Climbing the Family Tree in Philadelphia

Header image by Dave Z (Flickr: CITY HALL PHILADELPHIA) [CC BY 2.0 (http://creativecommons.org/licenses/by/2.0)%5D, via Wikimedia Commons

Today’s post comes from Jacque.

In early October Lou and I travelled to Philadelphia for a long weekend in the City of Brotherly Love to see the sights and climb some ancient branches of the family tree.   We made our plans with my sister and her husband, who wanted the climb the family tree with us.

We were scheduled to leave on Wednesday. Tuesday, my sister and her husband were packed and ready to head North from Iowa. She picked up a knife to scrape a label off a can. The knife slipped. A perfectly positioned ½ inch cut at the base of her thumb severed the tendon. She called from the Dr.s’ office to report that instead of going to Philly, she was going to surgery. The surgery appears successful, but her hand and arm are swathed in an enormous splint because it is of great importance not to move the thumb while the tendon heals. Not only did she miss the trip to Philly, she can’t even drive in Iowa. She called SW airlines, cancelled her plane tickets and put them on hold for another trip.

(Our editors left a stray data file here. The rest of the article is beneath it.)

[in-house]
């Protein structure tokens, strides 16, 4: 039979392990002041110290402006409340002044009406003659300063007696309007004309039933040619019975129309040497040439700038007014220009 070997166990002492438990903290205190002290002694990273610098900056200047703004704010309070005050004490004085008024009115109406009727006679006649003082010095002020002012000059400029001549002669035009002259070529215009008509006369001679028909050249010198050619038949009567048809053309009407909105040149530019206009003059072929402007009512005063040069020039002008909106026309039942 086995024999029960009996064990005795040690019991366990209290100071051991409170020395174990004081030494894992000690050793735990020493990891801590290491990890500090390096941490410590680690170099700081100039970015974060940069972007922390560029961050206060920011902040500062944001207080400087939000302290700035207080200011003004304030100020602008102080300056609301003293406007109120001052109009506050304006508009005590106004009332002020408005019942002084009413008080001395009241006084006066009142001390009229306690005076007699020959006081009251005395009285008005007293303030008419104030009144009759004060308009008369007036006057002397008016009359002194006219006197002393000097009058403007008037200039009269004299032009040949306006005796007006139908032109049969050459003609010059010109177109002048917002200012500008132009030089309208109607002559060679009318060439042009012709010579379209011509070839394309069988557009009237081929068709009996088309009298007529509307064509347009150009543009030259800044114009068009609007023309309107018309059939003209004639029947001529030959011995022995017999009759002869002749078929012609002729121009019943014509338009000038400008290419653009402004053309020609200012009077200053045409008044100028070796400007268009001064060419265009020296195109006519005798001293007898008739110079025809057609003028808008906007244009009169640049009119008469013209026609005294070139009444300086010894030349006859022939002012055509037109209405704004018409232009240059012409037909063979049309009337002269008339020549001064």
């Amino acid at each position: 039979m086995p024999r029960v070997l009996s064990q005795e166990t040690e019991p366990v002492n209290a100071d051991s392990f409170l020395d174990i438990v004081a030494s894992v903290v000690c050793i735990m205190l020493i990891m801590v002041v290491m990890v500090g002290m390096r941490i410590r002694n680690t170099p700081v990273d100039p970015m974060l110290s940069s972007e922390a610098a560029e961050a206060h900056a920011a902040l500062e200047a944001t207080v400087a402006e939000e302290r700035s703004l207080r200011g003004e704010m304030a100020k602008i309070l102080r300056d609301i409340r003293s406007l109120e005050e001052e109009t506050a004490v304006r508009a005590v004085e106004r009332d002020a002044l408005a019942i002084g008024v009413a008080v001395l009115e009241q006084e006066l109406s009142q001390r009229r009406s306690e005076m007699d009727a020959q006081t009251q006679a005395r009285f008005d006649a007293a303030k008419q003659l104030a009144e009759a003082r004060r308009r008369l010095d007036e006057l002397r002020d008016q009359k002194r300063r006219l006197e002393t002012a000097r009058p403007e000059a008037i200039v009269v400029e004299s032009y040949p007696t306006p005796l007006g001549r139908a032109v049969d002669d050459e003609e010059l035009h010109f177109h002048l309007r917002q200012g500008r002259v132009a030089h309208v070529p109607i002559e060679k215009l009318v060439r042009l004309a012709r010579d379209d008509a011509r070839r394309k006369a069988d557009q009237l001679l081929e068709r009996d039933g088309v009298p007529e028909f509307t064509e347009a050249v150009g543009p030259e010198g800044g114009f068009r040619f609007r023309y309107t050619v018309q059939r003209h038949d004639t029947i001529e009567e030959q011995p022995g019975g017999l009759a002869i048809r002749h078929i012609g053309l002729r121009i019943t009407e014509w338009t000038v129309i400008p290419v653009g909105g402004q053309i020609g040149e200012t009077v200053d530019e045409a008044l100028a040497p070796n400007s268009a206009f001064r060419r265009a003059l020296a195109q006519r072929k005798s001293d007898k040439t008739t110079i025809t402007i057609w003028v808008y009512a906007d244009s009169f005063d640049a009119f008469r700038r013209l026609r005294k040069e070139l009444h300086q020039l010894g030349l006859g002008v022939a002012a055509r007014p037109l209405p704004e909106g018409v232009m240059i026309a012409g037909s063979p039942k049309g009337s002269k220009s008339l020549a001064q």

We left for the airport early, early Wednesday morning; 530 am early, to arrive in time for a very delayed flight—plane repairs. The layover in Chicago was even more delayed—more plane repairs. That plane they finally just replaced after 2 hours of waiting. HMMM. In what condition does Southwest Airlines keep their planes? So our ETA of 12:55pm stretched to an actual arrival time of 5pm. Argh.

We arrived famished and tired. However, we were delighted that the train into Philadelphia was simple to locate and right on time, zipping us right into the Center City area. Yippee. We were on our way. We walked to our B and B through the beautiful neighborhoods surrounding Rittenhouse Square, noticing an array of restaurants with really great looking menus. Philadelphia is a fabulous city in which to be hungry. It has great restaurants, one of my favorite parts of travel. My first meal of crabcakes was delicious.